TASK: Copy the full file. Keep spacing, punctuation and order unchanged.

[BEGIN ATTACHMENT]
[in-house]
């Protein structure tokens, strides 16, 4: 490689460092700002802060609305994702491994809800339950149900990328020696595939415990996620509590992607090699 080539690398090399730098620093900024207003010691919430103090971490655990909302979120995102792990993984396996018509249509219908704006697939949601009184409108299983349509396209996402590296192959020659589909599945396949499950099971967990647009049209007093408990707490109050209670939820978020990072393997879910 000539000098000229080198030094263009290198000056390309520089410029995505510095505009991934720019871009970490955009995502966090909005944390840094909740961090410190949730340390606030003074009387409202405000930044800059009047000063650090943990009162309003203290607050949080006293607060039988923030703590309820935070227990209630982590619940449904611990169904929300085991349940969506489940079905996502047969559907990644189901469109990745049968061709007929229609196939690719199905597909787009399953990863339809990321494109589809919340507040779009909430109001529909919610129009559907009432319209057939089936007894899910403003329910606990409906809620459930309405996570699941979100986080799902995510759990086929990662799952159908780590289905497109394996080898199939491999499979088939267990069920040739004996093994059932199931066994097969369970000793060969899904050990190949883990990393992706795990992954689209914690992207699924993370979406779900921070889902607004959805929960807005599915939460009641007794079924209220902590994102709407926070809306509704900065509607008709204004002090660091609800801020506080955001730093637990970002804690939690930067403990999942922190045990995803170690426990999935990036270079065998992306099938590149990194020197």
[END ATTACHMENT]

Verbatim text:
[in-house]
């Protein structure tokens, strides 16, 4: 490689460092700002802060609305994702491994809800339950149900990328020696595939415990996620509590992607090699 080539690398090399730098620093900024207003010691919430103090971490655990909302979120995102792990993984396996018509249509219908704006697939949601009184409108299983349509396209996402590296192959020659589909599945396949499950099971967990647009049209007093408990707490109050209670939820978020990072393997879910 000539000098000229080198030094263009290198000056390309520089410029995505510095505009991934720019871009970490955009995502966090909005944390840094909740961090410190949730340390606030003074009387409202405000930044800059009047000063650090943990009162309003203290607050949080006293607060039988923030703590309820935070227990209630982590619940449904611990169904929300085991349940969506489940079905996502047969559907990644189901469109990745049968061709007929229609196939690719199905597909787009399953990863339809990321494109589809919340507040779009909430109001529909919610129009559907009432319209057939089936007894899910403003329910606990409906809620459930309405996570699941979100986080799902995510759990086929990662799952159908780590289905497109394996080898199939491999499979088939267990069920040739004996093994059932199931066994097969369970000793060969899904050990190949883990990393992706795990992954689209914690992207699924993370979406779900921070889902607004959805929960807005599915939460009641007794079924209220902590994102709407926070809306509704900065509607008709204004002090660091609800801020506080955001730093637990970002804690939690930067403990999942922190045990995803170690426990999935990036270079065998992306099938590149990194020197």